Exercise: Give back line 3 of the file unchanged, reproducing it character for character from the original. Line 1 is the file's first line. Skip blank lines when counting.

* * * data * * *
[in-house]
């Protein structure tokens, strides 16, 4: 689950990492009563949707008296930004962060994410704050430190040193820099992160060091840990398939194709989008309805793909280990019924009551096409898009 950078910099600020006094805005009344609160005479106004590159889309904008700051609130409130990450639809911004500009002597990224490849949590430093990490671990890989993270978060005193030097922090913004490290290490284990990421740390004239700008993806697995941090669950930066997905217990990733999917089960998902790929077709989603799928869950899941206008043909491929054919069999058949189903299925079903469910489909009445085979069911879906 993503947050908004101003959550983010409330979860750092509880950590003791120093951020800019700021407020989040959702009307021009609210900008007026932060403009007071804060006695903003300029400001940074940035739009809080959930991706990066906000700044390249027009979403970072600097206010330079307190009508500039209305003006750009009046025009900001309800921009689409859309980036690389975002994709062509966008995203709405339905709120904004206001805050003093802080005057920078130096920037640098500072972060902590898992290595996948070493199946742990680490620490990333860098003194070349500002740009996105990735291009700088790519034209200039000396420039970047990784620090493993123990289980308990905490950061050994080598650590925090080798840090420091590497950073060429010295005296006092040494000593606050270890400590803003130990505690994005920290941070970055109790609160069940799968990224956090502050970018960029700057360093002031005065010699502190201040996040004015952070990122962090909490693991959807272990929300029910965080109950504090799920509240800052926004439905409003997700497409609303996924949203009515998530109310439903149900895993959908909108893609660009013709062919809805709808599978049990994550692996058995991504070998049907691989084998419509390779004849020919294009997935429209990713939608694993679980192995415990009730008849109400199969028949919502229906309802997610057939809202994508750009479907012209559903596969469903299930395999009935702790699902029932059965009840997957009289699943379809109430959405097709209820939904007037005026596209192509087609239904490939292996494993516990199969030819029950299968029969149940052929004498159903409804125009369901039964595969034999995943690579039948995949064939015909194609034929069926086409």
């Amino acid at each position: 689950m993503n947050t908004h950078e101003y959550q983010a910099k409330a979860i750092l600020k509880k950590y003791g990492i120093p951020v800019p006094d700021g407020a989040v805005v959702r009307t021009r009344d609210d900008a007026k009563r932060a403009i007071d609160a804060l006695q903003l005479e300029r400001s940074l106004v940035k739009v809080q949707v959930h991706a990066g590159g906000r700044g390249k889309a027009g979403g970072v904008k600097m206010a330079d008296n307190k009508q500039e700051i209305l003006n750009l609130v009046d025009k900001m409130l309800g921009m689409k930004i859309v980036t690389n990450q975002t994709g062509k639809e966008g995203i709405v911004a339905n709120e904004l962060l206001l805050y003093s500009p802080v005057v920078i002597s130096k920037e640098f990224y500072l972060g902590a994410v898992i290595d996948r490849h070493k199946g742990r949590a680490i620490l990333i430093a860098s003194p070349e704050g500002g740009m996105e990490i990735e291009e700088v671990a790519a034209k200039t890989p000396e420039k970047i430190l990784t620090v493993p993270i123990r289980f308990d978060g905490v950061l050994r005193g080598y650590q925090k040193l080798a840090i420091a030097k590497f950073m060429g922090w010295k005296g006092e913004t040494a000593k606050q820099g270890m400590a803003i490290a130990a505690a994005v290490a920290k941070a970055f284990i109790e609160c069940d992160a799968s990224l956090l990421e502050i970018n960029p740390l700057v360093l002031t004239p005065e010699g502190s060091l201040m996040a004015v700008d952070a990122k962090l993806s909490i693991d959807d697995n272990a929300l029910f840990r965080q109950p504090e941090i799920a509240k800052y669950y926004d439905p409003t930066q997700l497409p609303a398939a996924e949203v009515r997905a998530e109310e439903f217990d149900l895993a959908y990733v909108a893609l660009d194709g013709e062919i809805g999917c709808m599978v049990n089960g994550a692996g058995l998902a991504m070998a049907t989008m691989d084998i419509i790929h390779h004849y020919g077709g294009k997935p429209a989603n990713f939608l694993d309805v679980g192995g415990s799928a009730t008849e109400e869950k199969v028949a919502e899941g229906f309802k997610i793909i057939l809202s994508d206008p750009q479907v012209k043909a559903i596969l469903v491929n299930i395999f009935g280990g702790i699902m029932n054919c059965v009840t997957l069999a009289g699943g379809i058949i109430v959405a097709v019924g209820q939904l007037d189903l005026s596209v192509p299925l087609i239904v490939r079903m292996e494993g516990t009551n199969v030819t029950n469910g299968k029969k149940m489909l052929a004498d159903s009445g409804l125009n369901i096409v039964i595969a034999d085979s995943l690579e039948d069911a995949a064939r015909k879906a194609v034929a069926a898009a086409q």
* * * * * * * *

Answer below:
């Amino acid at each position: 689950m993503n947050t908004h950078e101003y959550q983010a910099k409330a979860i750092l600020k509880k950590y003791g990492i120093p951020v800019p006094d700021g407020a989040v805005v959702r009307t021009r009344d609210d900008a007026k009563r932060a403009i007071d609160a804060l006695q903003l005479e300029r400001s940074l106004v940035k739009v809080q949707v959930h991706a990066g590159g906000r700044g390249k889309a027009g979403g970072v904008k600097m206010a330079d008296n307190k009508q500039e700051i209305l003006n750009l609130v009046d025009k900001m409130l309800g921009m689409k930004i859309v980036t690389n990450q975002t994709g062509k639809e966008g995203i709405v911004a339905n709120e904004l962060l206001l805050y003093s500009p802080v005057v920078i002597s130096k920037e640098f990224y500072l972060g902590a994410v898992i290595d996948r490849h070493k199946g742990r949590a680490i620490l990333i430093a860098s003194p070349e704050g500002g740009m996105e990490i990735e291009e700088v671990a790519a034209k200039t890989p000396e420039k970047i430190l990784t620090v493993p993270i123990r289980f308990d978060g905490v950061l050994r005193g080598y650590q925090k040193l080798a840090i420091a030097k590497f950073m060429g922090w010295k005296g006092e913004t040494a000593k606050q820099g270890m400590a803003i490290a130990a505690a994005v290490a920290k941070a970055f284990i109790e609160c069940d992160a799968s990224l956090l990421e502050i970018n960029p740390l700057v360093l002031t004239p005065e010699g502190s060091l201040m996040a004015v700008d952070a990122k962090l993806s909490i693991d959807d697995n272990a929300l029910f840990r965080q109950p504090e941090i799920a509240k800052y669950y926004d439905p409003t930066q997700l497409p609303a398939a996924e949203v009515r997905a998530e109310e439903f217990d149900l895993a959908y990733v909108a893609l660009d194709g013709e062919i809805g999917c709808m599978v049990n089960g994550a692996g058995l998902a991504m070998a049907t989008m691989d084998i419509i790929h390779h004849y020919g077709g294009k997935p429209a989603n990713f939608l694993d309805v679980g192995g415990s799928a009730t008849e109400e869950k199969v028949a919502e899941g229906f309802k997610i793909i057939l809202s994508d206008p750009q479907v012209k043909a559903i596969l469903v491929n299930i395999f009935g280990g702790i699902m029932n054919c059965v009840t997957l069999a009289g699943g379809i058949i109430v959405a097709v019924g209820q939904l007037d189903l005026s596209v192509p299925l087609i239904v490939r079903m292996e494993g516990t009551n199969v030819t029950n469910g299968k029969k149940m489909l052929a004498d159903s009445g409804l125009n369901i096409v039964i595969a034999d085979s995943l690579e039948d069911a995949a064939r015909k879906a194609v034929a069926a898009a086409q």